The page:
Director: Robert Schwentke
Cast: Jodie Foster, Peter Sarsgaard, Sean Bean (who, miraculously, does NOT die in this film)
My Rating: 8/10
Rotten Tomatometer: 37% (understandable, I guess)
PLOT: A bereaved woman (Foster) and her daughter are flying home from Berlin to America. At 30,000 feet, the child vanishes, and nobody will admit she was ever on the plane.
I get it. “Flightplan” strains at the leash of credibility. A LOT. In order for the plot to work, the audience has to believe that a number of people would have to be involved in a massive conspiracy, a cacophony of coincidences that scream “CONTRIVED” to any sane moviegoer.
But, man, as ridiculous as it seems, the movie still works incredibly well, even upon repeat viewings. Director Robert Schwentke has not exactly distinguished himself since this film (credits include “R.I.P.D.”, “RED”, and the last two “Divergent” movies), but “Flightplan” displays a surefire command of tone, creating a claustrophobic atmosphere while keeping the camera free to move around the plane along seemingly impossible paths.
“Flightplan” is a classic example of what Roger Ebert called a “locked room” puzzle. A girl is missing on an airplane – admittedly a very LARGE airplane, but still. There are only so many places she can be. The plane is searched, but she’s nowhere to be found, leaving only two possibilities: she was never there to begin with, or someone’s lying. But who? And why? She thinks she recognizes an Arab passenger on the plane…was he staring in her apartment window the previous night? Is she going crazy, or has there been an actual kidnapping? That’s the central mystery, and it carries the movie for most of its brief running time.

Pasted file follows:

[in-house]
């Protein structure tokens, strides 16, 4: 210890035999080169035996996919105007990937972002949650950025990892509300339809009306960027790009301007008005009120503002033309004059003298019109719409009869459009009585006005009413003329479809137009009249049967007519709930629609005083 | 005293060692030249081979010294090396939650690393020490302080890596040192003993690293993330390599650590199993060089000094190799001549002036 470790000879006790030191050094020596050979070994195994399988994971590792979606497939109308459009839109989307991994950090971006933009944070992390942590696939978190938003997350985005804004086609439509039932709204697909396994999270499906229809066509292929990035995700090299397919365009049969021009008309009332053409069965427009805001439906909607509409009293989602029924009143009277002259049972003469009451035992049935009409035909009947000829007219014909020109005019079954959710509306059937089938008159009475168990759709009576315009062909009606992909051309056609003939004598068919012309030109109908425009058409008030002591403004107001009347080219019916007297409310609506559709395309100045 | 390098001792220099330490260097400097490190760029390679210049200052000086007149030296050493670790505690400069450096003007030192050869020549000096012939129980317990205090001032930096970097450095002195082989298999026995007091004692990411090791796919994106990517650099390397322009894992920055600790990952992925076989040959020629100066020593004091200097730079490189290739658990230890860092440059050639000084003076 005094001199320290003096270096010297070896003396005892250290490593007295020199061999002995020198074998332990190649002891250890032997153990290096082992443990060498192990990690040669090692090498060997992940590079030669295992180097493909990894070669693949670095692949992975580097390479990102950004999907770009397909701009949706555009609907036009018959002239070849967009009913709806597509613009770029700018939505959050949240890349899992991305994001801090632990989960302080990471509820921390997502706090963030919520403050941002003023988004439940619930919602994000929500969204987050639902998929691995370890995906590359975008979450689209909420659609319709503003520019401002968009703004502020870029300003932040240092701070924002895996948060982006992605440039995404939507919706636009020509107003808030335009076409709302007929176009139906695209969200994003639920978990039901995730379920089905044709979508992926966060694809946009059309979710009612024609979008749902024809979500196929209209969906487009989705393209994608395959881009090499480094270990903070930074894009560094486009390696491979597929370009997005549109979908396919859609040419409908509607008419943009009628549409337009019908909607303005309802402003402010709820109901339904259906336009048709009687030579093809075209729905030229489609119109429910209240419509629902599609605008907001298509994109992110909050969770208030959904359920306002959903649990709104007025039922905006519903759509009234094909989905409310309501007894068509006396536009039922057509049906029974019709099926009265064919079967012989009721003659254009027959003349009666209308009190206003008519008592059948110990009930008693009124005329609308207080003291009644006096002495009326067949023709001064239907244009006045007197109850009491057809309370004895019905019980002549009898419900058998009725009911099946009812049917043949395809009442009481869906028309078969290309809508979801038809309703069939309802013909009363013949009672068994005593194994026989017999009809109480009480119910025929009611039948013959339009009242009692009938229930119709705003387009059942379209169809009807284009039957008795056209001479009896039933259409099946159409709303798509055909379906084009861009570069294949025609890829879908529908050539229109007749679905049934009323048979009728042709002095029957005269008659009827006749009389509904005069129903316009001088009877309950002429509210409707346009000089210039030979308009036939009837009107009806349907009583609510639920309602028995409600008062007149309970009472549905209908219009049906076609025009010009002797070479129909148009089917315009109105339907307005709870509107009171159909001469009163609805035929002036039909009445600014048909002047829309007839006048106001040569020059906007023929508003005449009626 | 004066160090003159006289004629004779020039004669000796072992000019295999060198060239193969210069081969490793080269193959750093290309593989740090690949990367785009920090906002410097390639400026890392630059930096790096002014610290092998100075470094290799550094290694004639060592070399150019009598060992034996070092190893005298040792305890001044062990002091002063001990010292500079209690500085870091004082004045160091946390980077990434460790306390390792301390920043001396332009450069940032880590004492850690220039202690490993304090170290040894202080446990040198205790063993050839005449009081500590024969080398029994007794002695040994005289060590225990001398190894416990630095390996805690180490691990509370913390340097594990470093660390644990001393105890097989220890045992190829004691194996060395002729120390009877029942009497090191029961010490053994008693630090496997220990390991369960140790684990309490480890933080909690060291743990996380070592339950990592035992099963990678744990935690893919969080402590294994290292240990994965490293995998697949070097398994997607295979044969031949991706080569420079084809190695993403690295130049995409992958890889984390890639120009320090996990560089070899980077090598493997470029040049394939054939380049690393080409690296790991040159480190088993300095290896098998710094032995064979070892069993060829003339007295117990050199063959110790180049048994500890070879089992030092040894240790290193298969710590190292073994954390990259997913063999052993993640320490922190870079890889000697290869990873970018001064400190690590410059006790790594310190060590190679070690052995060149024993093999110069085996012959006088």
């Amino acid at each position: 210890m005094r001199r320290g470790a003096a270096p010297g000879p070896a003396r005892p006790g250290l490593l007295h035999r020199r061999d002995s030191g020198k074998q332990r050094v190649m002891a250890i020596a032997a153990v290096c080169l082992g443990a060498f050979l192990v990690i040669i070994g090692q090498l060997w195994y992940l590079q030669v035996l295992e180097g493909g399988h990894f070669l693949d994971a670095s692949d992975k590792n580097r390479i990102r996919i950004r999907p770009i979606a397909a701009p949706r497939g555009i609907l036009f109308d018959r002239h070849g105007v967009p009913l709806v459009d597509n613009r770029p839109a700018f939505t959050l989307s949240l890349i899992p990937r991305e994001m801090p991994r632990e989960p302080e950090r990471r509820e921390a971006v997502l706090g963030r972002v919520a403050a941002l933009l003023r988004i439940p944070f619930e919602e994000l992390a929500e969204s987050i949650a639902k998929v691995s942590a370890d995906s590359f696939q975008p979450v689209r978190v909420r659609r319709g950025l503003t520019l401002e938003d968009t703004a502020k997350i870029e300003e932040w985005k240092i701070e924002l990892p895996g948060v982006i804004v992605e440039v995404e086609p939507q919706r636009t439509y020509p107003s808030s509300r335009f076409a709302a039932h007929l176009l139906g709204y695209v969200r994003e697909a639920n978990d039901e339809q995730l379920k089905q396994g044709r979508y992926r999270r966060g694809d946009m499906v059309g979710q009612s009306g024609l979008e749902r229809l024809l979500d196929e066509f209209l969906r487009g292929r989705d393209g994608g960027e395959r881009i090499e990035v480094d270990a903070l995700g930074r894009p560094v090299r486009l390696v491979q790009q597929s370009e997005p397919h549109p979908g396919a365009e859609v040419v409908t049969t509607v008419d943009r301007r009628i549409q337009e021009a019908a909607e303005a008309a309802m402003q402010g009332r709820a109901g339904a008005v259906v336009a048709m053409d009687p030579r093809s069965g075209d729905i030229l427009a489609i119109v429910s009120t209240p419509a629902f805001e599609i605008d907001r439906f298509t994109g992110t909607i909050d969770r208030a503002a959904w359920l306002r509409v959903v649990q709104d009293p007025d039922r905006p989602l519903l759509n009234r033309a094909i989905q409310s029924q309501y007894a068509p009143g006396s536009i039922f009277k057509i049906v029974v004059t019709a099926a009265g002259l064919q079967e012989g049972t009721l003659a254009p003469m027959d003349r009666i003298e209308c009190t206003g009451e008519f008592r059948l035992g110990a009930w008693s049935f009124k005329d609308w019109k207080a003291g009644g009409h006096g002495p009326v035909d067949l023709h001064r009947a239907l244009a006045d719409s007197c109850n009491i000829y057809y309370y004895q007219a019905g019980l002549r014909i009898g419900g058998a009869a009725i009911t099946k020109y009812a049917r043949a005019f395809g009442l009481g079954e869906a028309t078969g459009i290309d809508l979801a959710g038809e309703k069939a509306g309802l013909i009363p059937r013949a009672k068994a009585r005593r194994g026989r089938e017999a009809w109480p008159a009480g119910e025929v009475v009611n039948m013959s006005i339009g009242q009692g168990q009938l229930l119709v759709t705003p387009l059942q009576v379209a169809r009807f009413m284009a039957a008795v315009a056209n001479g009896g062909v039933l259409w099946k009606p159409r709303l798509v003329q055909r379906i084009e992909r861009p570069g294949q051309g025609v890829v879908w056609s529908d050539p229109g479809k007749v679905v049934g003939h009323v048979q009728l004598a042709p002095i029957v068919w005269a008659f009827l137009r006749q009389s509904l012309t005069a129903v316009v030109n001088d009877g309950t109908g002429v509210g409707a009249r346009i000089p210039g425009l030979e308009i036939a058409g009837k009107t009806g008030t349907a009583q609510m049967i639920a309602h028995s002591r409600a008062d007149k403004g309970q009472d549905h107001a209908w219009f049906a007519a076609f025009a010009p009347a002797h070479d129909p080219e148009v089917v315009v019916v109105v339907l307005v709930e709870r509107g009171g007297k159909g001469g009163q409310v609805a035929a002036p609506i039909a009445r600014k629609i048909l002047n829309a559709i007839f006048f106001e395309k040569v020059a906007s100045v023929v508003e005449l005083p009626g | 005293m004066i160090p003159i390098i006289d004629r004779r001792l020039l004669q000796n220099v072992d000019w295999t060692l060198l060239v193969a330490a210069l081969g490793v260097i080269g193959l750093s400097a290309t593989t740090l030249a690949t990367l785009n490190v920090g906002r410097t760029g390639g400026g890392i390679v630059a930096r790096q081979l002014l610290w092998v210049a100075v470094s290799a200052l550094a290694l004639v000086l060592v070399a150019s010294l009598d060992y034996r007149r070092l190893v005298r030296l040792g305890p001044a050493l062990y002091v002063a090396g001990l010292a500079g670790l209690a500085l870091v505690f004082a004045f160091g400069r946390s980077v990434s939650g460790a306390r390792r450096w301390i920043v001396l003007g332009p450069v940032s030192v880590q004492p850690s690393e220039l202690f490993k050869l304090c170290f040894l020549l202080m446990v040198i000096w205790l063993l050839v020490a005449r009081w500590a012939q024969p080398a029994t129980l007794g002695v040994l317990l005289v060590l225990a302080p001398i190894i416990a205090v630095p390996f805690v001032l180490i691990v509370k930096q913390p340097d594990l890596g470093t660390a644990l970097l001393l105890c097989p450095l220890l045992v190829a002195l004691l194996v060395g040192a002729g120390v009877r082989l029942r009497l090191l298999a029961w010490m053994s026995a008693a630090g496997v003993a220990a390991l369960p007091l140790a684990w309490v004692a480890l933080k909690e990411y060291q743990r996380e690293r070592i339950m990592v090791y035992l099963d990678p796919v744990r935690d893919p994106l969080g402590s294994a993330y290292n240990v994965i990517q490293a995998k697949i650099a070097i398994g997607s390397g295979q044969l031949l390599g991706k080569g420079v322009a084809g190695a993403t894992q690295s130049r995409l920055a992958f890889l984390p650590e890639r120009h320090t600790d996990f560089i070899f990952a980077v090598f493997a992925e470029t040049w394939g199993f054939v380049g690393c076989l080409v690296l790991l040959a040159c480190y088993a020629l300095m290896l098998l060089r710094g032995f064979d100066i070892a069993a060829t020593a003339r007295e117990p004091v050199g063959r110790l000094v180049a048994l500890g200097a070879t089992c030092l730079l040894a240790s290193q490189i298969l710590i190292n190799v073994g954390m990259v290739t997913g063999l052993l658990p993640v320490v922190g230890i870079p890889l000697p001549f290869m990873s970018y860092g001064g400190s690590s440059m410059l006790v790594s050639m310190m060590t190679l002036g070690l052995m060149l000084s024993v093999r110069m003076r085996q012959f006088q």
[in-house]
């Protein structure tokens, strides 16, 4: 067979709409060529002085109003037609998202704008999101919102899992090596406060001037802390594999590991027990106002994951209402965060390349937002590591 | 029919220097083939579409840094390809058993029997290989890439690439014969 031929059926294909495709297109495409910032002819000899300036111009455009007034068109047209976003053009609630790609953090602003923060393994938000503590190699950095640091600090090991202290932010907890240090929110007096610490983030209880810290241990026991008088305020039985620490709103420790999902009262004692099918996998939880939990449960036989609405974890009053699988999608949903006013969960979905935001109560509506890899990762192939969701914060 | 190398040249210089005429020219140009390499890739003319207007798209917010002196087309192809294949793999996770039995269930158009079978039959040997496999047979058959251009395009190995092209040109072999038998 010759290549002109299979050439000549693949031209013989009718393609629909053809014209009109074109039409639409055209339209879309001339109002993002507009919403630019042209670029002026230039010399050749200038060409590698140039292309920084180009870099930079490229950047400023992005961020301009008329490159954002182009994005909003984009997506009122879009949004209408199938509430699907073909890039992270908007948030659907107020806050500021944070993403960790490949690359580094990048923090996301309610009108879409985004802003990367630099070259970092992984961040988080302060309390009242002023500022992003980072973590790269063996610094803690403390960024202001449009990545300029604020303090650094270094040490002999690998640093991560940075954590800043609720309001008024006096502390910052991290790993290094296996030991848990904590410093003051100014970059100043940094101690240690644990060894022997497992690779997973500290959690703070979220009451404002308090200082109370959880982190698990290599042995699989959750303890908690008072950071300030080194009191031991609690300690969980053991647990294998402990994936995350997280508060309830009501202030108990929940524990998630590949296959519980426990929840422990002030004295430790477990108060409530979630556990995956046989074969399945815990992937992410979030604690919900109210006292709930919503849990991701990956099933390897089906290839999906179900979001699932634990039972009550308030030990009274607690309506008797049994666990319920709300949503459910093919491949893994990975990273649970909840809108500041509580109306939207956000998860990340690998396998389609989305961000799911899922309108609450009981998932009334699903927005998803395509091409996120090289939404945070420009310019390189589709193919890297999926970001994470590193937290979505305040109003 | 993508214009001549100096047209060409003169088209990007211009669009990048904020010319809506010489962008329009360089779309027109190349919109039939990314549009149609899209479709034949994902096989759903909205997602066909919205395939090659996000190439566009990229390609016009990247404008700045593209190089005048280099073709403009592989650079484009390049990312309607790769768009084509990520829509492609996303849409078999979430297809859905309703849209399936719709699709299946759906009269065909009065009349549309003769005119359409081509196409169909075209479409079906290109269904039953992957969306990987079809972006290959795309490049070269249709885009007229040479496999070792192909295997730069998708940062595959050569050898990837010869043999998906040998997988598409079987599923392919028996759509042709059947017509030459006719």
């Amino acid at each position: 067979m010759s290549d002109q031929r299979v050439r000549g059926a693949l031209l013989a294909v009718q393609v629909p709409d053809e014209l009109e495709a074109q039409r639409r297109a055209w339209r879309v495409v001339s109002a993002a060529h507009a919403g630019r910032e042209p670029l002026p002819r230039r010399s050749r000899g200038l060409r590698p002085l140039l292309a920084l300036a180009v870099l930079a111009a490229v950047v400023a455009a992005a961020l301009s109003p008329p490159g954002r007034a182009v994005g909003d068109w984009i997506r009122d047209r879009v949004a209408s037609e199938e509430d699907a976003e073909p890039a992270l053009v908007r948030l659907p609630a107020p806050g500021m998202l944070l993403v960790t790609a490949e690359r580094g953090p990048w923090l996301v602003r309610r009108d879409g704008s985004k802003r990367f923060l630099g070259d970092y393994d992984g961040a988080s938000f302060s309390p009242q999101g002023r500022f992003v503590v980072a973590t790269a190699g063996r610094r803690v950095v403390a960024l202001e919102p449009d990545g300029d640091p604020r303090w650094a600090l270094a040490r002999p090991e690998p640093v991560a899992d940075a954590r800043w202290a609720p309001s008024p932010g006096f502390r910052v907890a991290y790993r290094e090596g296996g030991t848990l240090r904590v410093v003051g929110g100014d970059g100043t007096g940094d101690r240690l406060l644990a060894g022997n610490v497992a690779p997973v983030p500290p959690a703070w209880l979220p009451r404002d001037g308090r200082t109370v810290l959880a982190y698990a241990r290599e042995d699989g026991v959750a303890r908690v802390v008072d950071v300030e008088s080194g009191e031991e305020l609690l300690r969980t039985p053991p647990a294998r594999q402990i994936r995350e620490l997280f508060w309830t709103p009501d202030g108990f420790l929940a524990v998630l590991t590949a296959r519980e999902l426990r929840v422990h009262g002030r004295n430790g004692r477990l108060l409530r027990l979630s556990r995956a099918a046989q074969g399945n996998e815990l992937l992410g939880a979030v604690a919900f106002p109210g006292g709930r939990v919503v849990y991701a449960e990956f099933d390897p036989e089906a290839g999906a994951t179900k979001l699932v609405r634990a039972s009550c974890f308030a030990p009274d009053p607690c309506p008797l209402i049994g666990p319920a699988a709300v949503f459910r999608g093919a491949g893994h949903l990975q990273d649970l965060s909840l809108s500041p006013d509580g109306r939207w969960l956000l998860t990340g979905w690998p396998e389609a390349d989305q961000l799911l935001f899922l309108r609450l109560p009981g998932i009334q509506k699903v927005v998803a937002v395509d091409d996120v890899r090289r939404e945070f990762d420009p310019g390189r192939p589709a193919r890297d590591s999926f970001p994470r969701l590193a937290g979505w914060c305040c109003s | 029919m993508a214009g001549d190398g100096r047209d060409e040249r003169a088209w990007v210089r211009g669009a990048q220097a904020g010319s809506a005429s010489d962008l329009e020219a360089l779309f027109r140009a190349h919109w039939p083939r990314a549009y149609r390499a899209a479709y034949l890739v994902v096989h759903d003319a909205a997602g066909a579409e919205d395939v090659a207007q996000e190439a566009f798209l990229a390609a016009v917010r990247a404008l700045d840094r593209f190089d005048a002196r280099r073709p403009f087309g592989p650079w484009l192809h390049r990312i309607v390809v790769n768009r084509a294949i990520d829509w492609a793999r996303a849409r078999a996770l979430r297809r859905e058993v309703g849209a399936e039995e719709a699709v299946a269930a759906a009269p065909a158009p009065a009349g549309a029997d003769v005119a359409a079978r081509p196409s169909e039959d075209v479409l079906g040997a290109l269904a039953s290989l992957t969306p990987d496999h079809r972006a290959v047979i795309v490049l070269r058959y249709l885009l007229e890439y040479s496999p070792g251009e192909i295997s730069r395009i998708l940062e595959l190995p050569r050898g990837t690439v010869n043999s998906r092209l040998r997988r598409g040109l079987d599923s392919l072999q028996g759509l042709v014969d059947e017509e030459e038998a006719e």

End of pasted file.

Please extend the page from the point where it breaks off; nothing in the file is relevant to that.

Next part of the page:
(There’s a neat section where Foster’s character (who, coincidentally, helped design the plane they’re on), monkeys around with the plane’s electronics and gets the oxygen masks to fall, to create a diversion for herself. Tell you what, that would get MY attention.)
The final resolution is…well, let’s say it answers all the questions of what happened without addressing HOW it was possible. A lot of folks found that unsatisfactory (thus the 37% on Rotten Tomatoes), but the movie is so well-made and executed that, by the time the credits rolled, I didn’t mind it so much. But, you know…that’s just me.